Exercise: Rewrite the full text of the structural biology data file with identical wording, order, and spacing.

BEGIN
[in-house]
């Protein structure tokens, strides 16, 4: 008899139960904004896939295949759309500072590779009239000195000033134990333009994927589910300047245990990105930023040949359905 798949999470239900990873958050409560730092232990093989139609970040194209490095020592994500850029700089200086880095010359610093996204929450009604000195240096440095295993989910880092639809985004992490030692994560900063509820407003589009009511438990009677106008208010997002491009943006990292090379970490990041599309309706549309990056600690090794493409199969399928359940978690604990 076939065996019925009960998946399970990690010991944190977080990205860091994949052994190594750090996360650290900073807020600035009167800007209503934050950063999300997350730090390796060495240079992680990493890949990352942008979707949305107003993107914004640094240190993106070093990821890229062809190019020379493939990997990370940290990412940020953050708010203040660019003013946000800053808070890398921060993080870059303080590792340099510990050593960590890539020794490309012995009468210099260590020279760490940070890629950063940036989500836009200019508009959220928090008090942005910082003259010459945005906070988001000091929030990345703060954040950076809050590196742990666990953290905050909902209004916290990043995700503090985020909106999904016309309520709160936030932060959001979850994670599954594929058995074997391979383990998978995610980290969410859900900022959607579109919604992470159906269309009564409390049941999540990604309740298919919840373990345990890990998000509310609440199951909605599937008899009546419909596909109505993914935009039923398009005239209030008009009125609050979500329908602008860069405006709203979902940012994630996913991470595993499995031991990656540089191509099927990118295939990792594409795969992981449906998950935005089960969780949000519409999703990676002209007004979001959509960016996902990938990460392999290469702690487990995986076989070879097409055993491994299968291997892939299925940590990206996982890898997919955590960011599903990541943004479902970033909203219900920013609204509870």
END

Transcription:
[in-house]
């Protein structure tokens, strides 16, 4: 008899139960904004896939295949759309500072590779009239000195000033134990333009994927589910300047245990990105930023040949359905 798949999470239900990873958050409560730092232990093989139609970040194209490095020592994500850029700089200086880095010359610093996204929450009604000195240096440095295993989910880092639809985004992490030692994560900063509820407003589009009511438990009677106008208010997002491009943006990292090379970490990041599309309706549309990056600690090794493409199969399928359940978690604990 076939065996019925009960998946399970990690010991944190977080990205860091994949052994190594750090996360650290900073807020600035009167800007209503934050950063999300997350730090390796060495240079992680990493890949990352942008979707949305107003993107914004640094240190993106070093990821890229062809190019020379493939990997990370940290990412940020953050708010203040660019003013946000800053808070890398921060993080870059303080590792340099510990050593960590890539020794490309012995009468210099260590020279760490940070890629950063940036989500836009200019508009959220928090008090942005910082003259010459945005906070988001000091929030990345703060954040950076809050590196742990666990953290905050909902209004916290990043995700503090985020909106999904016309309520709160936030932060959001979850994670599954594929058995074997391979383990998978995610980290969410859900900022959607579109919604992470159906269309009564409390049941999540990604309740298919919840373990345990890990998000509310609440199951909605599937008899009546419909596909109505993914935009039923398009005239209030008009009125609050979500329908602008860069405006709203979902940012994630996913991470595993499995031991990656540089191509099927990118295939990792594409795969992981449906998950935005089960969780949000519409999703990676002209007004979001959509960016996902990938990460392999290469702690487990995986076989070879097409055993491994299968291997892939299925940590990206996982890898997919955590960011599903990541943004479902970033909203219900920013609204509870």